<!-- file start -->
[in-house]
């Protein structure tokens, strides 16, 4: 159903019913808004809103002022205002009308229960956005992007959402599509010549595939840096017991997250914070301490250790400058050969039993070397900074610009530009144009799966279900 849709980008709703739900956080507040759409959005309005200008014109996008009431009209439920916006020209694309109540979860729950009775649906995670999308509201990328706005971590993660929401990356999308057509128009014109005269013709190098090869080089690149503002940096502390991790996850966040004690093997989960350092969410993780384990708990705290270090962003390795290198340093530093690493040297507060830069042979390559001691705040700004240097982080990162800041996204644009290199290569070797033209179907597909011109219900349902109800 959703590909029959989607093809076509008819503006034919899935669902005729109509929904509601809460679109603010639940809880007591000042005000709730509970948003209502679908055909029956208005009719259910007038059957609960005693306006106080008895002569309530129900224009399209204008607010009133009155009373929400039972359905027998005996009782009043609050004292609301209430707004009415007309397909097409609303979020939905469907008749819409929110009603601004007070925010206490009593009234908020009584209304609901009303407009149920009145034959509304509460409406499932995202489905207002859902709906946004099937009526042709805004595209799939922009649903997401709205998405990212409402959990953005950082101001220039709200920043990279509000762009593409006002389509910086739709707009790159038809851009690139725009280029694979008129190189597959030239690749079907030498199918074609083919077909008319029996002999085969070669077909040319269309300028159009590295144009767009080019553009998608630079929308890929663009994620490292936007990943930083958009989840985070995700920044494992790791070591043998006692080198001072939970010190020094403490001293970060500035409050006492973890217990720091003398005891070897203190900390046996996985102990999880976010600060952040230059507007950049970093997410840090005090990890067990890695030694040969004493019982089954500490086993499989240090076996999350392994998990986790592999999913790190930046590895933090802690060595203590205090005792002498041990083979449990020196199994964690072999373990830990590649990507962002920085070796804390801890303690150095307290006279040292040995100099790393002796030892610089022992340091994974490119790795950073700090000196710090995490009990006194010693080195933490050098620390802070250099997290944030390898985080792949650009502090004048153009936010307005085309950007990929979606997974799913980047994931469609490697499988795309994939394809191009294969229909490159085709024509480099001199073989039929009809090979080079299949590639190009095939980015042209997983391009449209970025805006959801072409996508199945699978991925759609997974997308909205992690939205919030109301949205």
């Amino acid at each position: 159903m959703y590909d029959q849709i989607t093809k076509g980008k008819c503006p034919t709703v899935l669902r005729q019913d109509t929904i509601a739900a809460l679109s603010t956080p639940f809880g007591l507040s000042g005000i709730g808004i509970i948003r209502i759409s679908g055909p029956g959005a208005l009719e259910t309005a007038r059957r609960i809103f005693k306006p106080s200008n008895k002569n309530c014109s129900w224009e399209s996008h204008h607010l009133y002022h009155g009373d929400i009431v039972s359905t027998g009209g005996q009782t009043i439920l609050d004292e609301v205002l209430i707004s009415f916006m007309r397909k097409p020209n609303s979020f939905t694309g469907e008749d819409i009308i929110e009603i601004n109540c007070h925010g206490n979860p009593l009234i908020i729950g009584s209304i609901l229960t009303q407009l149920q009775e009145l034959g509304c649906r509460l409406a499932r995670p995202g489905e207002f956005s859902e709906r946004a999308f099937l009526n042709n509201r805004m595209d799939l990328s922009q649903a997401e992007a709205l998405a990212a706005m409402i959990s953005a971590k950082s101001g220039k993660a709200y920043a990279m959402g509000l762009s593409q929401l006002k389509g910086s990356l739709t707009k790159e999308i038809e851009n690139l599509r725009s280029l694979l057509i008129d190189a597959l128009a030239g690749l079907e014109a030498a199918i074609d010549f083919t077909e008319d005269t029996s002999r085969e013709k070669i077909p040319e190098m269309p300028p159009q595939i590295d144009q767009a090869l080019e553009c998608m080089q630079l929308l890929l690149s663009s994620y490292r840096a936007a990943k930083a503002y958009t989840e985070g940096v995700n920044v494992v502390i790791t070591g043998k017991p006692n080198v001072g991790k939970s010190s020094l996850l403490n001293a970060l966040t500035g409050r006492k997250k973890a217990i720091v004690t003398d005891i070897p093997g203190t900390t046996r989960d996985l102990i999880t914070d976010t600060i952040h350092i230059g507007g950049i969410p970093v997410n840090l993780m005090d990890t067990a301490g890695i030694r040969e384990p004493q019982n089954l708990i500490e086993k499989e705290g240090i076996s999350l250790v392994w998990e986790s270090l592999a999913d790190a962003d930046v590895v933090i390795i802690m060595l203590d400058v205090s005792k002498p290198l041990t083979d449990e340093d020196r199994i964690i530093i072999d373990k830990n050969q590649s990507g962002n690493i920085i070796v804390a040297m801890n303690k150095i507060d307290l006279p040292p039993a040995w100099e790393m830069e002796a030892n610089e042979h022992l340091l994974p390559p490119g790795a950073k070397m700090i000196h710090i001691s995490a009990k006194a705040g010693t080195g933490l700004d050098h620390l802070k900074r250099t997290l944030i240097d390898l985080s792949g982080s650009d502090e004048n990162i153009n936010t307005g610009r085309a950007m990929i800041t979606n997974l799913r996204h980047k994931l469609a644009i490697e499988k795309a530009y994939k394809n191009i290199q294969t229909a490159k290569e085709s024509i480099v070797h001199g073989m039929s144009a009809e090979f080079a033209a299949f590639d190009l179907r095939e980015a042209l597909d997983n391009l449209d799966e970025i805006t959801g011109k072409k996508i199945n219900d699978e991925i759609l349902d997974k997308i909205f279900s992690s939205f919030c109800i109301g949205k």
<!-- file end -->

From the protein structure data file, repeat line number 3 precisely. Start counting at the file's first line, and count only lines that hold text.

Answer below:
């Amino acid at each position: 159903m959703y590909d029959q849709i989607t093809k076509g980008k008819c503006p034919t709703v899935l669902r005729q019913d109509t929904i509601a739900a809460l679109s603010t956080p639940f809880g007591l507040s000042g005000i709730g808004i509970i948003r209502i759409s679908g055909p029956g959005a208005l009719e259910t309005a007038r059957r609960i809103f005693k306006p106080s200008n008895k002569n309530c014109s129900w224009e399209s996008h204008h607010l009133y002022h009155g009373d929400i009431v039972s359905t027998g009209g005996q009782t009043i439920l609050d004292e609301v205002l209430i707004s009415f916006m007309r397909k097409p020209n609303s979020f939905t694309g469907e008749d819409i009308i929110e009603i601004n109540c007070h925010g206490n979860p009593l009234i908020i729950g009584s209304i609901l229960t009303q407009l149920q009775e009145l034959g509304c649906r509460l409406a499932r995670p995202g489905e207002f956005s859902e709906r946004a999308f099937l009526n042709n509201r805004m595209d799939l990328s922009q649903a997401e992007a709205l998405a990212a706005m409402i959990s953005a971590k950082s101001g220039k993660a709200y920043a990279m959402g509000l762009s593409q929401l006002k389509g910086s990356l739709t707009k790159e999308i038809e851009n690139l599509r725009s280029l694979l057509i008129d190189a597959l128009a030239g690749l079907e014109a030498a199918i074609d010549f083919t077909e008319d005269t029996s002999r085969e013709k070669i077909p040319e190098m269309p300028p159009q595939i590295d144009q767009a090869l080019e553009c998608m080089q630079l929308l890929l690149s663009s994620y490292r840096a936007a990943k930083a503002y958009t989840e985070g940096v995700n920044v494992v502390i790791t070591g043998k017991p006692n080198v001072g991790k939970s010190s020094l996850l403490n001293a970060l966040t500035g409050r006492k997250k973890a217990i720091v004690t003398d005891i070897p093997g203190t900390t046996r989960d996985l102990i999880t914070d976010t600060i952040h350092i230059g507007g950049i969410p970093v997410n840090l993780m005090d990890t067990a301490g890695i030694r040969e384990p004493q019982n089954l708990i500490e086993k499989e705290g240090i076996s999350l250790v392994w998990e986790s270090l592999a999913d790190a962003d930046v590895v933090i390795i802690m060595l203590d400058v205090s005792k002498p290198l041990t083979d449990e340093d020196r199994i964690i530093i072999d373990k830990n050969q590649s990507g962002n690493i920085i070796v804390a040297m801890n303690k150095i507060d307290l006279p040292p039993a040995w100099e790393m830069e002796a030892n610089e042979h022992l340091l994974p390559p490119g790795a950073k070397m700090i000196h710090i001691s995490a009990k006194a705040g010693t080195g933490l700004d050098h620390l802070k900074r250099t997290l944030i240097d390898l985080s792949g982080s650009d502090e004048n990162i153009n936010t307005g610009r085309a950007m990929i800041t979606n997974l799913r996204h980047k994931l469609a644009i490697e499988k795309a530009y994939k394809n191009i290199q294969t229909a490159k290569e085709s024509i480099v070797h001199g073989m039929s144009a009809e090979f080079a033209a299949f590639d190009l179907r095939e980015a042209l597909d997983n391009l449209d799966e970025i805006t959801g011109k072409k996508i199945n219900d699978e991925i759609l349902d997974k997308i909205f279900s992690s939205f919030c109800i109301g949205k």